“It’s not about what’s bad here. For the residents, it’s about the neighbors and the community and the support they get.” –Maggie Angel-Cano, Duwamish Valley Youth Corps
Faced with one of Seattle’s most challenging places to live and work, the people of South Park and the greater Duwamish River Valley have found strength and sanctuary in one another.
Despite being hemmed in by pollution from airplane flight paths, two major highways, and a Superfund site, the South Park community is persevering together to advocate for change, lead neighborhood improvement projects, nurture their children, and enlist outside support from allies and sponsors.
To take on the pollution surrounding them, community leaders created the Duwamish River Cleanup Coalition. The DRCC amplifies the voice of the community calling out environmental injustices – such as the river pollution – and working toward a healthier, more equitable environment.
In a thoughtful approach to comprehensive community health they’ve established the Duwamish Valley Youth Corps (DVYC), a program that gets young people involved in local environmental cleanup – and along the way, teaches project management, speech and presentation training, collaboration and teamwork, and a host of other professional skills under the mentorship and tutelage of local leadership.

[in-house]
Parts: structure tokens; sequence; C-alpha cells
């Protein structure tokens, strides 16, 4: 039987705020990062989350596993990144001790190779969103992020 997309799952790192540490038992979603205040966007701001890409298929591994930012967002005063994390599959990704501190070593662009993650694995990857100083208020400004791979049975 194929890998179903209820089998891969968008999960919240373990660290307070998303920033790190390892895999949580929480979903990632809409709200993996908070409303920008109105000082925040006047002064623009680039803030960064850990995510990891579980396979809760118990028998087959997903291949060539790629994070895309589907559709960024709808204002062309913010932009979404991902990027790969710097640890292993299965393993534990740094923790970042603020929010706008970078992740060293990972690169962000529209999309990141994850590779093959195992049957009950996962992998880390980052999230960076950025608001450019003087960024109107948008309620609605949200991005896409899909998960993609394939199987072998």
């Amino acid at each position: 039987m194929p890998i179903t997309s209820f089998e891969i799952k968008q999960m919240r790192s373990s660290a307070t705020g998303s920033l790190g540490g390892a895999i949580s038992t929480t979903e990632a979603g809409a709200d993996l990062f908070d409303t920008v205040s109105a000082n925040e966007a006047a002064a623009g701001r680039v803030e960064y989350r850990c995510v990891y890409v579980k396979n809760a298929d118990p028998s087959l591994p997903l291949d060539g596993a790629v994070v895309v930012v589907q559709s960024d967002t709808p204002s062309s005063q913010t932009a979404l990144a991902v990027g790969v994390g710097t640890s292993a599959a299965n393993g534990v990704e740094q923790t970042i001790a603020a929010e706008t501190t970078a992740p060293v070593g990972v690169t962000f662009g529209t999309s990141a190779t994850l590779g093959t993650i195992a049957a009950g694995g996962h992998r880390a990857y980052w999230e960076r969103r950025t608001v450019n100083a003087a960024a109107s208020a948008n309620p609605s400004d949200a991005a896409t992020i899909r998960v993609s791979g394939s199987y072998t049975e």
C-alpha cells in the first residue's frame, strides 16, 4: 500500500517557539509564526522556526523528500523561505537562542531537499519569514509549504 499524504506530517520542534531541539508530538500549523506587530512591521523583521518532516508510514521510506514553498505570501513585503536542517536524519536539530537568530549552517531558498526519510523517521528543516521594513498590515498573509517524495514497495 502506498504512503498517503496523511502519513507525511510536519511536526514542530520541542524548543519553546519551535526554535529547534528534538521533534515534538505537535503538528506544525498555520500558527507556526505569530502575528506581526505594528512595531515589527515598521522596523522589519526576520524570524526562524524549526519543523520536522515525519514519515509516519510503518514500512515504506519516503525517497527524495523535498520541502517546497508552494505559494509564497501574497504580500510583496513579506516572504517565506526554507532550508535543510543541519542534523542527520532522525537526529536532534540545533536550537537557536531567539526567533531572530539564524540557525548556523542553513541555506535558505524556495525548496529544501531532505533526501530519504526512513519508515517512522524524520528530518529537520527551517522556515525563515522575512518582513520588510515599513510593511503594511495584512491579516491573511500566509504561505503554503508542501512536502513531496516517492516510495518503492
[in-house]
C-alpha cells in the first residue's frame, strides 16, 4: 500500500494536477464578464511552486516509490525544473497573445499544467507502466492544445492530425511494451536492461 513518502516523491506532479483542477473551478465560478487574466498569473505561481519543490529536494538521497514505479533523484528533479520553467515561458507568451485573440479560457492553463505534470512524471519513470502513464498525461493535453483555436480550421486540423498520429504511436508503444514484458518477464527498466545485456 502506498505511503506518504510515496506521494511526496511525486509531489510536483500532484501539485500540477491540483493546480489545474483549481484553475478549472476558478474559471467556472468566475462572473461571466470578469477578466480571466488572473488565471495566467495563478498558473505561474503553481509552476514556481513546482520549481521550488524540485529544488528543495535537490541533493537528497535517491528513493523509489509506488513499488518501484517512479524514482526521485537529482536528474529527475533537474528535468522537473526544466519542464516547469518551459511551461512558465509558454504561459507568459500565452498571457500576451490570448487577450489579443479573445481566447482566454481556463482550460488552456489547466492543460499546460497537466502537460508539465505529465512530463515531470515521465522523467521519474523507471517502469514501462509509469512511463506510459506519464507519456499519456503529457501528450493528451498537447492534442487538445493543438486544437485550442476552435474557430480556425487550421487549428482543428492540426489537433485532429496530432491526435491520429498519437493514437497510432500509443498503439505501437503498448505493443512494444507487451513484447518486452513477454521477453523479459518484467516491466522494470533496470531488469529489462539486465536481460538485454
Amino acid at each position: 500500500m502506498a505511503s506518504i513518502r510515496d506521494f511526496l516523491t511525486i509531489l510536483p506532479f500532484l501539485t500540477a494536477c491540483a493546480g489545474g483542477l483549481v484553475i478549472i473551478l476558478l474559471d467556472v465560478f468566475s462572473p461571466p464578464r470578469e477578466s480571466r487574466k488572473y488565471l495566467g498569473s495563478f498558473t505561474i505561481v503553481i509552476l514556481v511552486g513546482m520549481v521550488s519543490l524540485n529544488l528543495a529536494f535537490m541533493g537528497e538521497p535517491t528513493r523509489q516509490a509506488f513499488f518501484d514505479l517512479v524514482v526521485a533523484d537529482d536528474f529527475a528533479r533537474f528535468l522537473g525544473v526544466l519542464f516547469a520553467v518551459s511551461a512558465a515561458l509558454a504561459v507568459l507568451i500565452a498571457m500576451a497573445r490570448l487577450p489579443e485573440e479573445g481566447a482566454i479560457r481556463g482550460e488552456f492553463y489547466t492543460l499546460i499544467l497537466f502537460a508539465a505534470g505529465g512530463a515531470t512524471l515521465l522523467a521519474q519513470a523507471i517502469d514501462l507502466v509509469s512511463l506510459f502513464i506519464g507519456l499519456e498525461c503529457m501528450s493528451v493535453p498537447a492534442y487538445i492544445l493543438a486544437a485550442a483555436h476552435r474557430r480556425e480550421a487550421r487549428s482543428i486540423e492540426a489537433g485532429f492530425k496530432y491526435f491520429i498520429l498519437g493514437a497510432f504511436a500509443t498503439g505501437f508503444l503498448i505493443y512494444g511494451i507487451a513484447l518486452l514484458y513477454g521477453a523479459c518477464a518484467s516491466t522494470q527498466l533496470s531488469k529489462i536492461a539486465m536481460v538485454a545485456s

DVYC leader Maggie Angel-Cano shares what she and her peers are working toward: “My definition of healthy is having access to clean water, access to an environment where you can jog and do other exercise, access to healthcare, and access to opportunities to grow and to move around.”
This vision is being translated into action through facilities and programs that provide opportunity for athletics, which is especially important for the younger generation. Active youth are significantly less likely to develop obesity, and being active is also associated with less smoking, drug use, and unintended pregnancy. They also tend to have significantly higher test scores and are much more likely to attend college.
The South Park community leaders’ pursuit of improved comprehensive community care, and its willingness to welcome new partners in the effort, have created an opportunity for Tegria.
Founded and backed by Providence, which has been involved in South Park via the Providence Regina House for decades, Tegria’s support comes through a new partnership with the Seattle Kraken’s philanthropic arm, the One Roof Foundation.
Tegria and One Roof are joining the people of South Park to learn, build real connection with the neighborhood, and provide support for health and wellbeing in the community.
Maggie Angel-Cano commented “The most impactful thing is Tegria coming down to the Duwamish Valley, physically here, seeing that they care about our community.”